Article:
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You are here: /main/research expeditions/ 2005 RAMP/9_20_05 Maro Reef

9/20/05 - Maro Reef
by David Nichols, State of Hawaii, DLNR, HIHWNMS

Omilu sample
Chief scientist, Randy Kosaki collects a tissue sample from an Omilu.

We arrive at Maro Reef ahead of schedule and in time for the REA teams to get in a dive before dinner. The apex predator team has time to retrieve a receiver in the area and also do a little trolling. The team catches two large omilu and a couple of uku. They decide to insert an acoustic transmitter into one of the uku. These transmitters aren’t cheap (about $300 each) so the scientists are pretty selective in which fish are implanted.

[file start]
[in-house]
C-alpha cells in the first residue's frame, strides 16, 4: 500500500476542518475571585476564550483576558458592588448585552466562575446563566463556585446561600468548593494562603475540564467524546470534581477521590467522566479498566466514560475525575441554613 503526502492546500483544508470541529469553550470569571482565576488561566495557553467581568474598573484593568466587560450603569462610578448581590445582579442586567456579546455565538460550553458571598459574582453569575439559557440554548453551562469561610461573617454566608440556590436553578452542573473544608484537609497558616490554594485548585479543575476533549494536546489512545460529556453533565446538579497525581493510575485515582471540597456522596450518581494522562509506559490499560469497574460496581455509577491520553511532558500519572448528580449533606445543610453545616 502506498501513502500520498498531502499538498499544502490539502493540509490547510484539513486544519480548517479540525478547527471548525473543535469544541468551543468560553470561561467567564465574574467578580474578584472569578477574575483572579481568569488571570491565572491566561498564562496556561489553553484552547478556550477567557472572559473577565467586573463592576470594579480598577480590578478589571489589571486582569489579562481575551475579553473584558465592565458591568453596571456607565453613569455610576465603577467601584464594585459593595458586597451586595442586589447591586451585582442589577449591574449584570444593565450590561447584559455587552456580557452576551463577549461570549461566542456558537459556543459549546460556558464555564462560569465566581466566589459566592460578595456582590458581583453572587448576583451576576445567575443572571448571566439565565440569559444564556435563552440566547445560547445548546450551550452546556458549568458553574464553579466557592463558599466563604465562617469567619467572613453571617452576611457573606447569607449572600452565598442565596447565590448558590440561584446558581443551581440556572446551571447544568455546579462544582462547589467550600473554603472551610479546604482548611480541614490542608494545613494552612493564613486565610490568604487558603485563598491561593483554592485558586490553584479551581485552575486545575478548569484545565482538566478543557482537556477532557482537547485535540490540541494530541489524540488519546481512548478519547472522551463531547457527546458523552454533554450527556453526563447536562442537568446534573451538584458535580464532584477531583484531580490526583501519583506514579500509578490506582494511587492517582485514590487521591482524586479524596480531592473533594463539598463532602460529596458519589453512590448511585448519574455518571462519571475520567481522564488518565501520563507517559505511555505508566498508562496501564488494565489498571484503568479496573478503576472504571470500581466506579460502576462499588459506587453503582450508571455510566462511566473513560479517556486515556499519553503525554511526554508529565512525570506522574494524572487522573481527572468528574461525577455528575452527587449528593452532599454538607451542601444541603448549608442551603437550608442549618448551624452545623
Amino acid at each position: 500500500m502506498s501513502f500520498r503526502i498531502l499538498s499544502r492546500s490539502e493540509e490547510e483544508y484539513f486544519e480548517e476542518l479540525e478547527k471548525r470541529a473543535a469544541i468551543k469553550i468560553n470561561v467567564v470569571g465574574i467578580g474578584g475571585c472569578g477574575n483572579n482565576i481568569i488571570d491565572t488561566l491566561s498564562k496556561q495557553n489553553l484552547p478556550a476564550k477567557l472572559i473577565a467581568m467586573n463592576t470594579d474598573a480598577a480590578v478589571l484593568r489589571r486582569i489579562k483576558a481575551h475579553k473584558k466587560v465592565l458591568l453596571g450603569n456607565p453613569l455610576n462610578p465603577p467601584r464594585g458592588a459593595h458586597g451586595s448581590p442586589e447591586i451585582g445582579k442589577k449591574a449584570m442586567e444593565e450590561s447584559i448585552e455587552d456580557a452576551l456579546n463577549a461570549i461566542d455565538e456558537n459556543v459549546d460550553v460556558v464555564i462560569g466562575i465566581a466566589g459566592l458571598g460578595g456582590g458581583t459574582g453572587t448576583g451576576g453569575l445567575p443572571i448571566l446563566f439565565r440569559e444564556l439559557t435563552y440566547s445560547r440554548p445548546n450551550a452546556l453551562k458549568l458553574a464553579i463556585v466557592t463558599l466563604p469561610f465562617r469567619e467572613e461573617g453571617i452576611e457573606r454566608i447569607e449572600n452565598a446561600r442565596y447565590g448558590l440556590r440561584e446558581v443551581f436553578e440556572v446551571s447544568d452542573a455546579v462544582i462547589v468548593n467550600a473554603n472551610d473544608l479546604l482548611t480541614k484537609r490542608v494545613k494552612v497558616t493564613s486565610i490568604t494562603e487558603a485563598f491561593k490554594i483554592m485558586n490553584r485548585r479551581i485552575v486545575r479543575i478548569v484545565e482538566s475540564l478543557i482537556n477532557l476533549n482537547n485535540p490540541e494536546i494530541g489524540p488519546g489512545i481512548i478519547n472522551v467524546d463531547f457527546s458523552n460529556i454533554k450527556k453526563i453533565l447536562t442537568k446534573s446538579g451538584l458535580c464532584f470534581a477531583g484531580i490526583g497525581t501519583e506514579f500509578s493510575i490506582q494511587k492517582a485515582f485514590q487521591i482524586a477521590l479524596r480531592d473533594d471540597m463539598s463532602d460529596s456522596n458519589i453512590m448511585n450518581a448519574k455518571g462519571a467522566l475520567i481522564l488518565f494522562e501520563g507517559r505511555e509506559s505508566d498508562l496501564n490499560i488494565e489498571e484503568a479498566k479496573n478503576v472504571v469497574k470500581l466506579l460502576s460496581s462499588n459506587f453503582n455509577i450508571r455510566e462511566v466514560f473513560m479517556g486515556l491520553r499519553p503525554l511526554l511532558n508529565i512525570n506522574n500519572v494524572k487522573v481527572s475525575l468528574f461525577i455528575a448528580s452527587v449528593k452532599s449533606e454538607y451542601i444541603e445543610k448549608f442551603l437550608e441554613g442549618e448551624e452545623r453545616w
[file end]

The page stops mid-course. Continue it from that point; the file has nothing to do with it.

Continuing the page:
Maro Reef is the largest coral reef in the Northwestern Hawaiian Islands, with over 478,000 acres of reef area. This large size and its complex maze of linear reefs make it difficult for boats to navigate and scientists to study. Maro reef has a greater abundance and diversity of coral than most any other reef system in the NWHI chain. There are also plenty of sharks in the area. As we were being lowered to the water surface in the HI-2 there was one swimming nearby.

They claim that there is a rock somewhere that permanently sticks out of the water but I fail to see any evidence of any emergent land. We have a couple of days of work here at Maro. I am going to keep an eye out for that rock.

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